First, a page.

The Federal Court has ruled in favour of a commune which denied a foreigner citizenship on the grounds that she did not speak enough German.This content was published on February 4, 2004 - 17:58
Switzerland’s highest court said that insufficient knowledge of a national language was reason enough to reject of an application for Swiss citizenship.
The local authorities in Balsthal, canton Solothurn, had been at loggerheads with their cantonal parliament ever since they turned down a Turkish woman’s application for citizenship in 2001.
The 56-year old, who has lived in Switzerland for over a quarter of a century, was deemed to have insufficient knowledge of German.
The cantonal parliament overturned the decision, whereupon the dispute was referred to the Federal Court. The judges backed Balsthal, saying the regional ruling went against the sovereignty of the local council.
The move comes just weeks after the commune of Ostermundigen near the capital, Bern, became the first in Switzerland to set language tests as part of foreigners’ citizenship applications.
Roughly 1.5 million people in Switzerland – one-fifth of the population – are foreigners.
Long road to citizenship
Citizenship criteria vary widely in Switzerland.
Immigrants wishing to become Swiss must apply through their local communities, which decide on the application. Every commune is free to impose its own conditions for citizenship, over and above basic requirements set out by each canton.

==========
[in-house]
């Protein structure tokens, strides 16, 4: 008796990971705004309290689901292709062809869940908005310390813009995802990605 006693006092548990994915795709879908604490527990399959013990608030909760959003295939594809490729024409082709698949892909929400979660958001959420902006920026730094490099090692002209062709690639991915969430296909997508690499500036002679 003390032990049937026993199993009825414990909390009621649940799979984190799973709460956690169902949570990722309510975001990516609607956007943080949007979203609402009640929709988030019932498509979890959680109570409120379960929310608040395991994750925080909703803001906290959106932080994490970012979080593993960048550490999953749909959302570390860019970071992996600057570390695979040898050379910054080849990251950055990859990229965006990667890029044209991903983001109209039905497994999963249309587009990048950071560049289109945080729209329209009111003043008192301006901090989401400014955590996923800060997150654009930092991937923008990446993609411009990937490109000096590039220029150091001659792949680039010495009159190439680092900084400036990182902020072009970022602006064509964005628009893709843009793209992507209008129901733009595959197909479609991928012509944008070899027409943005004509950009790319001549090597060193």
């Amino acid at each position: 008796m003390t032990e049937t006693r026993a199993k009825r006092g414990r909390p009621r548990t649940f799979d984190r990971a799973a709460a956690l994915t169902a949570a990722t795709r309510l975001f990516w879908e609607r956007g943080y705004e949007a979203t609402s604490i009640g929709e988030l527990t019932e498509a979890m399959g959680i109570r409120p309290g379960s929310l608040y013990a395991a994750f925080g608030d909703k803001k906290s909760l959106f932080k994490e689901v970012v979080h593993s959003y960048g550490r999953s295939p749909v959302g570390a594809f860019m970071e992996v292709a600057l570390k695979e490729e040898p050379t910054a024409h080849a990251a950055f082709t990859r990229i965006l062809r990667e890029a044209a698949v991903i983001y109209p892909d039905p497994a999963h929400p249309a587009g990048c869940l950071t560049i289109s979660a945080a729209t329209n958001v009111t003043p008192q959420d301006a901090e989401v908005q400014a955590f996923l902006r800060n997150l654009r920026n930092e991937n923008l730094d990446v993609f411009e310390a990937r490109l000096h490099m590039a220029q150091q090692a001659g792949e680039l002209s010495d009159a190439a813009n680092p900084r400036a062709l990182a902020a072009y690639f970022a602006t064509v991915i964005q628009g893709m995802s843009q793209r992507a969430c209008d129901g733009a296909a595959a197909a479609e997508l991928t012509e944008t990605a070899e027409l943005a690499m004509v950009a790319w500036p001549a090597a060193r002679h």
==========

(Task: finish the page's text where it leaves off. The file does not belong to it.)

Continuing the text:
Only people who have lived in Switzerland for at least 12 years are eligible to apply for Swiss nationality.
In July last year the country’s highest court banned secret ballots on citizenship - held in several Swiss communes - on the grounds that they could violate anti-discrimination laws.
The ruling came after voters in Emmen near Lucerne rejected citizenship applications from 97 people, most of them from the former Yugoslavia, in secret ballots over the past three years.
A number of Swiss cantons were expected to amend their cantonal laws following July’s ruling.
Criteria for citizenship vary widely in Switzerland.
In some towns, candidates are accepted almost automatically, provided they have lived in the country for at least 12 years.
But others have to undergo extensive interviews about their lives, their work, their financial situation and their knowledge of Switzerland.
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